An RCMP officer rests his head at a roadblock in Moncton, N.B. on Thursday, June 5, 2014. Three RCMP officers were killed and two injured by a gunman wearing military camouflage and wielding two guns on Wednesday. Police have identified a suspect as 24-year-old Justin Bourque of Moncton. The Canadian Press
The names of all three RCMP constables killed in the shooting rampage on the streets of Moncton, N.B., on Wednesday night were released this morning.
In a statement Friday, the officers were identified as:
- Const. Dave Ross, 32, from Victoriaville, Que.
- Const. Fabrice Georges Gevaudan, 45, who was born in Boulogne-Billancourt, France.
- Const. Douglas James Larche, 40, from Saint John.
"This is a trying time for our members as we have lost three of our own and two more are hospitalized,” RCMP Assistant Commissioner Roger Brown said in the statement.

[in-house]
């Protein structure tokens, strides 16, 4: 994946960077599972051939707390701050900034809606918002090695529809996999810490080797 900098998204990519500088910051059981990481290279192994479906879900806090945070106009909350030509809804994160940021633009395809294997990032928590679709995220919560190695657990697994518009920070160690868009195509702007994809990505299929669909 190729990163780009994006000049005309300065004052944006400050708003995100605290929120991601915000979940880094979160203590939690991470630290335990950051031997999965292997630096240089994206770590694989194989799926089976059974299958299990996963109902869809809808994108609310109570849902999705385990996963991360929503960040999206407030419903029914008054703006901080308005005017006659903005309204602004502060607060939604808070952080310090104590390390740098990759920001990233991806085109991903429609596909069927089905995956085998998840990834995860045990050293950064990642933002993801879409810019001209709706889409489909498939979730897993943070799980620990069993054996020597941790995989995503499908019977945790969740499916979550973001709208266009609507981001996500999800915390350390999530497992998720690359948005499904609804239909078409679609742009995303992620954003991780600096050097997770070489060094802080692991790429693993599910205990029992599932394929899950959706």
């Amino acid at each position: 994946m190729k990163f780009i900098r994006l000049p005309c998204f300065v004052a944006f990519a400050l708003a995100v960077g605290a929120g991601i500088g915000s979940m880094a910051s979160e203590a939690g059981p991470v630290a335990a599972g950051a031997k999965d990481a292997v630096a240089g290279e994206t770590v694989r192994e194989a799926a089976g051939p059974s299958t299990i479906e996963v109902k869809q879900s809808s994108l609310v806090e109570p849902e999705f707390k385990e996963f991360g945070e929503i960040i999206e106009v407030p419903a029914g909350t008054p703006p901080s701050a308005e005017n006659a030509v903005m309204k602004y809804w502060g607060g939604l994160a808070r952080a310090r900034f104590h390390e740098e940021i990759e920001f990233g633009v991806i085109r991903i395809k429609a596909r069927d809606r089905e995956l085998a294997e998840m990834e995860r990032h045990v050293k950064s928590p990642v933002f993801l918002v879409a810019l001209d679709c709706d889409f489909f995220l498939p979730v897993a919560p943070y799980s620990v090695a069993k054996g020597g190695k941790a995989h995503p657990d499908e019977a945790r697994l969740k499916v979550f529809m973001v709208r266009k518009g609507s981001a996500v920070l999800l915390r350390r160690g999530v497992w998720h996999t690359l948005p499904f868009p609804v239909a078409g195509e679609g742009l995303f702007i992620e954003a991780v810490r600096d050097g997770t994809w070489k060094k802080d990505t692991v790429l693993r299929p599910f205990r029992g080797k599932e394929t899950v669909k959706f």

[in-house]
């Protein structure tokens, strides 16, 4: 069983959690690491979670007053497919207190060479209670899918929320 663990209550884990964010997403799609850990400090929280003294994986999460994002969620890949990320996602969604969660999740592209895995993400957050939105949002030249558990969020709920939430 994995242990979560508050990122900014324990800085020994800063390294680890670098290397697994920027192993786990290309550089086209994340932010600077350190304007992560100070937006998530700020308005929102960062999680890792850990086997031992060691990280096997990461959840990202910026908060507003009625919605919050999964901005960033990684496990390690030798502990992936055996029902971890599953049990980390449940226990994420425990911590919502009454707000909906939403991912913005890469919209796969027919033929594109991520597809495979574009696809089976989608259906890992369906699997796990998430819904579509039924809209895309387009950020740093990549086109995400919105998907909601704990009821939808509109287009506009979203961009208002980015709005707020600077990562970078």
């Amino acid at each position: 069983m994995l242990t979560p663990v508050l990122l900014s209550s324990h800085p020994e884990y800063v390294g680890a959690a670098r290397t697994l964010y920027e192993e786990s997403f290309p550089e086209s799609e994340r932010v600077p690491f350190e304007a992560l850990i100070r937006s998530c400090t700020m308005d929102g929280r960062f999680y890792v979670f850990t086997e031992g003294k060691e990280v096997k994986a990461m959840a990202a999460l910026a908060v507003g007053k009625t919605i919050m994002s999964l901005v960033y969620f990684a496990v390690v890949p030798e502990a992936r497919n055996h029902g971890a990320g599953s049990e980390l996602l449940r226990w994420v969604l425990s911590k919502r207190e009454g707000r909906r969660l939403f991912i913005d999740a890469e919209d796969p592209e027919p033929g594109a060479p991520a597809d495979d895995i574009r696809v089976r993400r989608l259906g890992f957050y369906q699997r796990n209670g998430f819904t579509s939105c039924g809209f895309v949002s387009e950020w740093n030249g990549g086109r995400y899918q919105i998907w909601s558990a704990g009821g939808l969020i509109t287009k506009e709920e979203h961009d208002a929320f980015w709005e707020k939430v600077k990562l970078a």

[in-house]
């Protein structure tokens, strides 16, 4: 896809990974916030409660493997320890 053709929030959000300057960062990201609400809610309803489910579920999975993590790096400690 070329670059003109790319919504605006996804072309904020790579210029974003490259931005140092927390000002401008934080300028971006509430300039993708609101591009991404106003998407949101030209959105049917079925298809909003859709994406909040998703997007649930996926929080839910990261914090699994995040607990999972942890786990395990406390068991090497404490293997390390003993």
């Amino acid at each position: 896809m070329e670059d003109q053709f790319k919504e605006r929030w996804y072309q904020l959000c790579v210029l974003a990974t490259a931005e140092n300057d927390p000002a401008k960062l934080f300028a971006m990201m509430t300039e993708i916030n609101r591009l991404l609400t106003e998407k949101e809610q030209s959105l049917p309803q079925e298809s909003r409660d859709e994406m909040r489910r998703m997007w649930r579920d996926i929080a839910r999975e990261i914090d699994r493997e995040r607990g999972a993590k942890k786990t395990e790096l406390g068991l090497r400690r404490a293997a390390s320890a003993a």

“I commend our members for their dedication and professionalism as they were able to stay focused on the task at hand and getting results throughout this ordeal bringing the situation to a quick end. The work of our members was professional and effective. They deserve my utmost respect.”
Ross, a police dog trainer from Victoriaville, Que., joined the RCMP from Ottawa after graduation in 2007, and was posted to the detachment based in Moncton as a general duty police officer.
He was a married father of a 19-month-old with another baby on the way, his mother-in-law told CBC News on Thursday.
At a news conference on Friday afternoon, his mother Hélène Rousseau said her son died doing what he loved.